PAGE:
Overview of Kumana National Park
Unlike most other national parks in Sri Lanka, the Kumana National Park is known primarily for its wide array of avifauna. Adjoining the vast Yala National Park, another prominent tourist attraction, Kumana is located around 390 kilometres away from the city of Colombo. Similar to most other coastal regions, the park was affected by the Boxing Day Tsunami in 2004, and was also shut down for a couple of years during more turbulent periods in the country’s 30 year civil war.
Apart from the plethora of wildlife, one is sure to witness around 20 shallow lagoons and tanks scattered across this precious wildlife sanctuary. In fact, the Kumbukkan Oya forms the southern boundary of the national park. The Kumana Bird Sanctuary is also located within its borders, and is considered to be one of Sri Lanka’s most important bird nesting and breeding grounds. Around 255 species of birds have been recorded in the park, including the thousands that migrate here between April and July. The park is a rare bird haven, and is an exciting location to visit if you’re a bona fide bird enthusiast. Catch sights of the elusive Black Necked Stork, or the Eurasian Spoonbill while you make your way through the reserve, or a Pintail Snipe gliding through the air, among others.
Birds however, are not the only creatures you’ll encounter in this enclosure. Mugger Crocodiles, Indian Flap-Shelled Turtles and Indian Black Turtles are common sights in the park, and mammals such as the Sri Lankan Elephant, Wild Boar, Golden Jackal, European Otter and Fishing Cats can also be frequently sighted. Unlike other reserves, elephants aren’t as numerous in Kumana, however a herd of around 30-40 members can usually be seen roaming or grazing on the green pastures of the park.
The Kumana Villu, nestled within this leafy enclosure, is subject to frequent bouts of flooding with sea water, and it is at this swamp that you find many species of birds flitting about and nesting. While on your safari don’t miss out on taking leisurely stops by water pools in the park, as you can often find a range of wildlife languidly soaking up the rays or hydrating themselves by the banks. The most prominent of these are the Kudawila Wewa, Thummulla Weva and the Kotalinda wewa.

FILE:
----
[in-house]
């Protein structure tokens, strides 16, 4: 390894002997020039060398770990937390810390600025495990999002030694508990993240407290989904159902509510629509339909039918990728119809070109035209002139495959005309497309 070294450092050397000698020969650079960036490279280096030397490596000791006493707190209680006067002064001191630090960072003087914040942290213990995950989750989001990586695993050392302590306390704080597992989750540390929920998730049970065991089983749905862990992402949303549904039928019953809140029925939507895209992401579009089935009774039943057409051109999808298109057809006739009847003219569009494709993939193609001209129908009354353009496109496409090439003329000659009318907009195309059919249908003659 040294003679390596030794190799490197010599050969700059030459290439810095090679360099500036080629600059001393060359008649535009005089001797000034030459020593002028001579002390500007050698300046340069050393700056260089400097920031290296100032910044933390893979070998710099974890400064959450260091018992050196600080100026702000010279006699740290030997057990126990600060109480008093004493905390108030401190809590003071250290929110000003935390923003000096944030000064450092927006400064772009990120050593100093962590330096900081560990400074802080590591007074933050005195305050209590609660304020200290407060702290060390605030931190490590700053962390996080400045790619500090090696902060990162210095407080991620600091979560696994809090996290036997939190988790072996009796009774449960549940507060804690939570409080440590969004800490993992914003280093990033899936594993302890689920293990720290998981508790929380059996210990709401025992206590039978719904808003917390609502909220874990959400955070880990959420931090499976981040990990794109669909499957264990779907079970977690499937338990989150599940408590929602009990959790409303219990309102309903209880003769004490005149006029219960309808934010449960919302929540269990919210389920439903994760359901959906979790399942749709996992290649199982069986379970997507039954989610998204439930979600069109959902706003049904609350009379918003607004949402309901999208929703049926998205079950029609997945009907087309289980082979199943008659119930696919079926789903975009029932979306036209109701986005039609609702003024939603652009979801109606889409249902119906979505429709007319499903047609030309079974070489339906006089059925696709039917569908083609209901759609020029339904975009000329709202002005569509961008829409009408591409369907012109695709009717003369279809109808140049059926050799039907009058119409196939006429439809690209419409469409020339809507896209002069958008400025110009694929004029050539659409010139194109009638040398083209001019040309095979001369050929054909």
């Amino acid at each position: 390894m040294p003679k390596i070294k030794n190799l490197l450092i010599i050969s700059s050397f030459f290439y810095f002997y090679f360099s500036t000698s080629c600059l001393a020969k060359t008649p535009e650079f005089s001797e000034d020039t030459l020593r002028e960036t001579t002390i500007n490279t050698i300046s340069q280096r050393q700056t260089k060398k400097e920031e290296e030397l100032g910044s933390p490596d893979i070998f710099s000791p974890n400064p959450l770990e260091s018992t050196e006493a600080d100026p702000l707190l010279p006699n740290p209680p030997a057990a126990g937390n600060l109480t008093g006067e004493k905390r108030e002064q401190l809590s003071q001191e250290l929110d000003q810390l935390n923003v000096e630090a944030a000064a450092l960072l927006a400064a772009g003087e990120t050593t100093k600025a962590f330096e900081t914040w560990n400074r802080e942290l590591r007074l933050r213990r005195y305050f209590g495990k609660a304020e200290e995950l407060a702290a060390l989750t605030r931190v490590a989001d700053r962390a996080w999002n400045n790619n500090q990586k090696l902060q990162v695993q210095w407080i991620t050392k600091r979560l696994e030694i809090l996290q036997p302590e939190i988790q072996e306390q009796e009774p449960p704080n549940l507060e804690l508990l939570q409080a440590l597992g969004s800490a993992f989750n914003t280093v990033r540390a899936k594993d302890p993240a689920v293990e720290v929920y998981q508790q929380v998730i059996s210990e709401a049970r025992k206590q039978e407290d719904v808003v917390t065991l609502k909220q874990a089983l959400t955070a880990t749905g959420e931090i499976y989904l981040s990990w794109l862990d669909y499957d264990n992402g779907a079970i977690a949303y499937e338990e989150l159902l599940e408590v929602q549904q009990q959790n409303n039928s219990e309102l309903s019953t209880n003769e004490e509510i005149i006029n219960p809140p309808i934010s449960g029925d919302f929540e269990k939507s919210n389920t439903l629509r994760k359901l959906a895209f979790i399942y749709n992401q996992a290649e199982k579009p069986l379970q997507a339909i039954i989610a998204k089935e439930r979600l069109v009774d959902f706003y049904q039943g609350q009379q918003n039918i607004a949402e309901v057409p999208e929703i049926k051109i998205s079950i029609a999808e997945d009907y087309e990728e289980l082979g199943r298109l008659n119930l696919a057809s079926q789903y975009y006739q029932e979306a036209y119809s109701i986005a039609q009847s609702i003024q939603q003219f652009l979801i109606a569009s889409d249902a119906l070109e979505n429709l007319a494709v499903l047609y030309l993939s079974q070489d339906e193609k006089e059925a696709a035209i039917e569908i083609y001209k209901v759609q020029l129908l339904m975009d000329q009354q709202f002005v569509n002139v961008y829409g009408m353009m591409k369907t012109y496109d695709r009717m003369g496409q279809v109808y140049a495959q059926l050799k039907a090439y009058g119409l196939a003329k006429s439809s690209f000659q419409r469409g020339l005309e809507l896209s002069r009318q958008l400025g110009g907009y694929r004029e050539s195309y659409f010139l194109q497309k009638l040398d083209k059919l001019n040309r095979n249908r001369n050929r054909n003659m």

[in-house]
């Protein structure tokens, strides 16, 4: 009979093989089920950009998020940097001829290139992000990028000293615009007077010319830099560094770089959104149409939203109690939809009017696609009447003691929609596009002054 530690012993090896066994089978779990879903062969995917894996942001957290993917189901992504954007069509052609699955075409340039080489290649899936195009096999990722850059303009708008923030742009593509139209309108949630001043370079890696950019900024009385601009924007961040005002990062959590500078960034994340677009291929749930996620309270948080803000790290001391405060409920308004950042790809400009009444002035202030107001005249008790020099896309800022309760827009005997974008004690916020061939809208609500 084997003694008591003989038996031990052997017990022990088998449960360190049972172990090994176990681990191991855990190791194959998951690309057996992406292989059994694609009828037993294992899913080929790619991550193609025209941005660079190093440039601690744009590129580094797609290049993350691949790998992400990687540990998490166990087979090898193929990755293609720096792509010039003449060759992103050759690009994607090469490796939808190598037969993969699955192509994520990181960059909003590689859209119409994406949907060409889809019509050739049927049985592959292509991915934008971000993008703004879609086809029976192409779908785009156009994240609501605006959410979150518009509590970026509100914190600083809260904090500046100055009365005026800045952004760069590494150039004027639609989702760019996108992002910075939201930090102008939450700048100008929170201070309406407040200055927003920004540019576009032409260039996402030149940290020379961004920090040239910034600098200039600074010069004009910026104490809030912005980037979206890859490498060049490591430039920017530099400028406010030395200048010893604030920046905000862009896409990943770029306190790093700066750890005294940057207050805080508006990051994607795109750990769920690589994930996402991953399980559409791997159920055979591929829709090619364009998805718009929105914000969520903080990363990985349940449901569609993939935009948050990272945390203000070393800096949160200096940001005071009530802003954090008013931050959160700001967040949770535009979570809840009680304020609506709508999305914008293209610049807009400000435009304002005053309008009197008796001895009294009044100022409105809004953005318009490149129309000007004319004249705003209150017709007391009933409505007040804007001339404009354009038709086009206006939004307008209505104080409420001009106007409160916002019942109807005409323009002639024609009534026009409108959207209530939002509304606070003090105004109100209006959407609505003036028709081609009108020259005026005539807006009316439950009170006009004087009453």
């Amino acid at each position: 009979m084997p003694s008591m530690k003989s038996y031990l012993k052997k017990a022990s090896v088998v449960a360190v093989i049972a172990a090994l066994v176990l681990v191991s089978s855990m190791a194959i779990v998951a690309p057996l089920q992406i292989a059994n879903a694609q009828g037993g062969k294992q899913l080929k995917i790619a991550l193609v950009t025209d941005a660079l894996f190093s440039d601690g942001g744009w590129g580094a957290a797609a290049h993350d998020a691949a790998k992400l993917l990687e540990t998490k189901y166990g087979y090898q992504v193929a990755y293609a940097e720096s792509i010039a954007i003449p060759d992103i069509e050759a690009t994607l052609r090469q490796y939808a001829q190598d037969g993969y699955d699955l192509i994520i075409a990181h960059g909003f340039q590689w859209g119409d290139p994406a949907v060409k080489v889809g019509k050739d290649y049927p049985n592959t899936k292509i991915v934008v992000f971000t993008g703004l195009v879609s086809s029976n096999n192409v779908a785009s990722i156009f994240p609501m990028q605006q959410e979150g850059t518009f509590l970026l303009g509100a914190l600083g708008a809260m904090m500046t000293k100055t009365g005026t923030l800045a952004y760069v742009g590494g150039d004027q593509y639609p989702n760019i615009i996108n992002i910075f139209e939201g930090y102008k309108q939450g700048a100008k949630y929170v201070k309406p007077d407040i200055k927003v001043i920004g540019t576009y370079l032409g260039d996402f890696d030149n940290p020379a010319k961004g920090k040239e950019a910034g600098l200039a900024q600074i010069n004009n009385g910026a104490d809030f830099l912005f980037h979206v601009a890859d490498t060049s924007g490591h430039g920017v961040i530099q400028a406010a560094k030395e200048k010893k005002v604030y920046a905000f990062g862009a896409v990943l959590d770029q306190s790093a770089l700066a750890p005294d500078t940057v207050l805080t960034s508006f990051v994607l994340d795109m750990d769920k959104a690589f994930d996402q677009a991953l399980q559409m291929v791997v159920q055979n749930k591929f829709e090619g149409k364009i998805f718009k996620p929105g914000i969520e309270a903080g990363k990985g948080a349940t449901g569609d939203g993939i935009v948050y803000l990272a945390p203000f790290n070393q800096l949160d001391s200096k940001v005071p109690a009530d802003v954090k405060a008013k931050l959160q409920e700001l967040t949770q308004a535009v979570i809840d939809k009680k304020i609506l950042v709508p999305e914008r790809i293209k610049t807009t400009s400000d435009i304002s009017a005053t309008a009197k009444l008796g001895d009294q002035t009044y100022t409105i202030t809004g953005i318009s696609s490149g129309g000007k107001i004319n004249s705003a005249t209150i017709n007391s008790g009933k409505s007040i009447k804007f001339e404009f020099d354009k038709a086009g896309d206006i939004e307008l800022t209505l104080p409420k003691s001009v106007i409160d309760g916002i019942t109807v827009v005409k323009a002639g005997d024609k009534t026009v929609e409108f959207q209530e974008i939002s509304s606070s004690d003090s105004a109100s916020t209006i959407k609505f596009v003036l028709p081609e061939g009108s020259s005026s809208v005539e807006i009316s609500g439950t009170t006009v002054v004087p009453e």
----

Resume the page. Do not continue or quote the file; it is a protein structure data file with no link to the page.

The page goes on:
Kumana is also a site of historical and cultural significance, and is considered to be part of an ancient civilisation that dates back to the 3rd Century BC. Ancient rock inscriptions have been found here, and the park straddles the route of the annual pilgrimage to the Hindu temple at Kataragama, which draws the participation of both Sinhalese and Tamil communities.
The best part about visiting Kumana is the fact that you can also make a trip to the Yala National Park. Given that both parks are in proximity to each other, if you’re done catching sight of the myriad, exotic birds in the former, make a quick trip over to Yala to witness a great number of mammals and other creatures prowling through this vast habitat. A strict nature reserve that also serves as a national park, the almost 130,000 hectares of grassland, forest and scrubs is a wonderland for animal and nature lovers. The park is home to around 44 varieties of mammals and 215 species of birds. Unknown to most, the park was initially used as hunting grounds for elite British colonials, but has undoubtedly come a long way since then. It’s generally best to visit between the months of February and July, when waters levels are low and animals come out into the open.
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